In theology we learned about the so-called “bedtime conversion.” When somebody is dying and made a perfect contrition, we believe, he/she would be saved no matter how sinful his/her life has been.
Today’s gospel presents to us a parable which appears scandalous to many good Christians because the parable offers a clear picture of God who is unfair and unjust too. Reading the parable for the first time would lead us to the conclusion that there is certainly an unfair labor practice. But the story should be read from a different angle. In this parable, Jesus wants to give an important lesson on the generosity and love of God which are offered as pure gifts or as free gifts to all of us. Generosity means that we rejoice in the success and good fortune of others. The blessings that they receive reveal God’s goodness. And what is envy? “Envy,” somebody said, “is a kind of spiritual sickness that restricts the heart so that it cannot rejoice in the good of others, much less, gives to them. And so therefore, as children of God, we have to be happy because we have a God who is:
First, He is eager to fill His heaven with people. We have a God who wants to save us and not condemn; a God who, at the very last hour, is still saving souls. In other words, His offering of salvation is accessible to all. This Parable of the Vineyard Workers could be renamed as the Parable of the Good Employer, for what Jesus is stressing is the Father’s merciful love and generosity, a love that seeks desperately to save men and women and give them the dignity of God’s children.
Second, He is eager to save us His children. But this salvation is not transmitted by radio waves but by the convinced and enthusiastic witness of a person who loves Christ deeply, personally, who sees the world as mission field ready for harvest, whose vision of faith penetrates the seemingly worldly character of daily life and to see that there is a battle raging in the spirit between good and evil.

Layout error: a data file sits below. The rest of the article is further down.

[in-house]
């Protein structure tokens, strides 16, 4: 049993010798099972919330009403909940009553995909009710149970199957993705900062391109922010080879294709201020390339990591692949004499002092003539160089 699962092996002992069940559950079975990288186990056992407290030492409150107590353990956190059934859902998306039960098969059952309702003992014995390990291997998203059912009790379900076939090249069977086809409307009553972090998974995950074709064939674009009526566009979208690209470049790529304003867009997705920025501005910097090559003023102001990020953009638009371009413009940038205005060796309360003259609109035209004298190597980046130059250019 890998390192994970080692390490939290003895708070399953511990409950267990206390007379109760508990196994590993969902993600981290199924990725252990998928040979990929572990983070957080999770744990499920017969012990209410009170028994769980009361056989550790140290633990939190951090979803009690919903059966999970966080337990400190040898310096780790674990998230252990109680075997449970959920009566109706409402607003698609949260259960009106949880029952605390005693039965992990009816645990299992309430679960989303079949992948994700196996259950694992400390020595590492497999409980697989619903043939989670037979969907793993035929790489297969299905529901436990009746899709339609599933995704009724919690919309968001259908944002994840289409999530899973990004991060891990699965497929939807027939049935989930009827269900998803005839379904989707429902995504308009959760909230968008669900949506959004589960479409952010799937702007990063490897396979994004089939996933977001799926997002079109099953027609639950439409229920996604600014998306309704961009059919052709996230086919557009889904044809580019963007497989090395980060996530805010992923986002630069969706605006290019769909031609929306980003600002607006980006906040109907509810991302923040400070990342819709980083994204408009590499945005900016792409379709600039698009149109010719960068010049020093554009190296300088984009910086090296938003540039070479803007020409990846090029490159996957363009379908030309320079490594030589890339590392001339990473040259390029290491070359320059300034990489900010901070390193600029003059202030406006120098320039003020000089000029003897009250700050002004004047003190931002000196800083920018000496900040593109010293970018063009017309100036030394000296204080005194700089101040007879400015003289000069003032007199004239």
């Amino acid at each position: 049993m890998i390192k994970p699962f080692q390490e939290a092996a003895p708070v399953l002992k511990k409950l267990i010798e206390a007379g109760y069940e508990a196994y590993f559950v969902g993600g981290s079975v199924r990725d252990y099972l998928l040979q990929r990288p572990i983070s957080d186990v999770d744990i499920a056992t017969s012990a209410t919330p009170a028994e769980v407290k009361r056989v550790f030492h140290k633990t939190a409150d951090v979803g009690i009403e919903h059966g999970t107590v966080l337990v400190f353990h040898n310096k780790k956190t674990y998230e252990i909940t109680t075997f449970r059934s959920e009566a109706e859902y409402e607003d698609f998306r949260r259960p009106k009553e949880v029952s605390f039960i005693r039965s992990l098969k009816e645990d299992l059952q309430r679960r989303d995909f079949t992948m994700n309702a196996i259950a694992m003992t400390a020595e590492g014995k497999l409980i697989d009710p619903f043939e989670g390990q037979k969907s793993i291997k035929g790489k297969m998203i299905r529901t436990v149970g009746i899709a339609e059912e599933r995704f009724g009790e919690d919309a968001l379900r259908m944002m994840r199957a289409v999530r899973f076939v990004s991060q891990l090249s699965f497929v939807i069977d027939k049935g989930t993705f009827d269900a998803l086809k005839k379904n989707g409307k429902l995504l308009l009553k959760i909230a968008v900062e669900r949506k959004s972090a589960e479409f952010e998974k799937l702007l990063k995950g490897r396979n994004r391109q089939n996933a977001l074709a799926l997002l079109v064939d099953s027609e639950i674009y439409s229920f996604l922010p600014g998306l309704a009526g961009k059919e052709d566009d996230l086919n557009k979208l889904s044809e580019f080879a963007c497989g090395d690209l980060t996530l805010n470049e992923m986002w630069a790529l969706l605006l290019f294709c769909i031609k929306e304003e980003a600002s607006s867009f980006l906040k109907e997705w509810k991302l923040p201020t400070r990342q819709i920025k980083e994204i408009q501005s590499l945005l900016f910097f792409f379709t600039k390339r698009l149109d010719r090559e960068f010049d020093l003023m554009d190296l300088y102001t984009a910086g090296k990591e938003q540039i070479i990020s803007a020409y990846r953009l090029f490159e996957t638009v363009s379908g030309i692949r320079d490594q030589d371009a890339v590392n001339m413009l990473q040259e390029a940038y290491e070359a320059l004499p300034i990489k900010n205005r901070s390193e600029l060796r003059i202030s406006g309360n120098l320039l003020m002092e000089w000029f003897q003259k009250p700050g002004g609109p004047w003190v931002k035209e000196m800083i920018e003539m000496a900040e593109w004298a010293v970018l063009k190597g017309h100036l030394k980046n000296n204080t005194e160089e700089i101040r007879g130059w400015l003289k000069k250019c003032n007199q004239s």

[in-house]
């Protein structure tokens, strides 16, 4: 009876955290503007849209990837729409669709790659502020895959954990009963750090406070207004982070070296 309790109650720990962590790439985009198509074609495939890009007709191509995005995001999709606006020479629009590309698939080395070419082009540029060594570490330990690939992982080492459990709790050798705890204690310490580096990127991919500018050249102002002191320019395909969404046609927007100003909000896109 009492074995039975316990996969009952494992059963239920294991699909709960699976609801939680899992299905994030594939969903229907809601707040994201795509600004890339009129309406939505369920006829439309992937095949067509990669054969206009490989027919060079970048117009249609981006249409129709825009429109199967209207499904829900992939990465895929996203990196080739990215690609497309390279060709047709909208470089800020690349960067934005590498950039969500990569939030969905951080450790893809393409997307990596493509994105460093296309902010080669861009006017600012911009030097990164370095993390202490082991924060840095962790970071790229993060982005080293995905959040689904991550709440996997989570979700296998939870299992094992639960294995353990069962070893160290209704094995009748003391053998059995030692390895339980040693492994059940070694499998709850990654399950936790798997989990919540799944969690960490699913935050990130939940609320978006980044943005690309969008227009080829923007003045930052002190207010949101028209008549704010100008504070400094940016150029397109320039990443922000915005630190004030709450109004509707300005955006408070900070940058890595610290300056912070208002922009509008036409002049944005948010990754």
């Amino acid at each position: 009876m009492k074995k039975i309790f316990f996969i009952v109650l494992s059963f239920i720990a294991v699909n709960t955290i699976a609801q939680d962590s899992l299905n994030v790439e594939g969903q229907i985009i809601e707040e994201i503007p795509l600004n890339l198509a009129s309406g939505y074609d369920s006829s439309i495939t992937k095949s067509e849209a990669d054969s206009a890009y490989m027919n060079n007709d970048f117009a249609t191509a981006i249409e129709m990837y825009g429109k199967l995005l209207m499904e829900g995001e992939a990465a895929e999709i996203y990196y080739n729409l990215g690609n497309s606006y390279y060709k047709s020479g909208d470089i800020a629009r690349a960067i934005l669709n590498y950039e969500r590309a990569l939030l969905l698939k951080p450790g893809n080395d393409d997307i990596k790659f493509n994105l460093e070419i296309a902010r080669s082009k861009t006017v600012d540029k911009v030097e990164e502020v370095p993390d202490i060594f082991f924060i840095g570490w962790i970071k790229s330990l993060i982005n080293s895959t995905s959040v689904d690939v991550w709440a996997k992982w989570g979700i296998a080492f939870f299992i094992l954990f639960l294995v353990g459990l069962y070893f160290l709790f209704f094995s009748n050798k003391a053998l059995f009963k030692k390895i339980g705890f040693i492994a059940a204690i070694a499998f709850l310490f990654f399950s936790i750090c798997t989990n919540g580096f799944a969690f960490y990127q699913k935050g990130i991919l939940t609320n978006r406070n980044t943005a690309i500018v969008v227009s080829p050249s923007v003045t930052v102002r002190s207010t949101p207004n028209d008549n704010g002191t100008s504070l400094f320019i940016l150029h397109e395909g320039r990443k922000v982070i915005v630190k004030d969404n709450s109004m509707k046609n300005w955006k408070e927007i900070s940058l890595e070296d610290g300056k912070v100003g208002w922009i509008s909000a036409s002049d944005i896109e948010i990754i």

Third, He is a generous God. Generosity means that we rejoice in the success and good fortune of others. The purpose of this parable is to emphasize the truth that we have a God who is compassionate, merciful and generous. His actions go beyond the human understanding of fairness and justice. God gives us his blessings not because we merit them but they are absolutely his free gift to us.
And so as His children, we have to realize also that salvation comes about one by one. We must know that to be authentic apostles, even though we are not on TV or writing best-seller books, we have to go about convincing others, not only by example and persuasion, but always an invitation to experience that mysterious new relationship that has transfigured our lives.
Therefore, we should not be hurt but we should rather be grateful and rejoice that others will be called later and will receive the salvation. And so our challenge is to look at the people we meet today and see them as God does.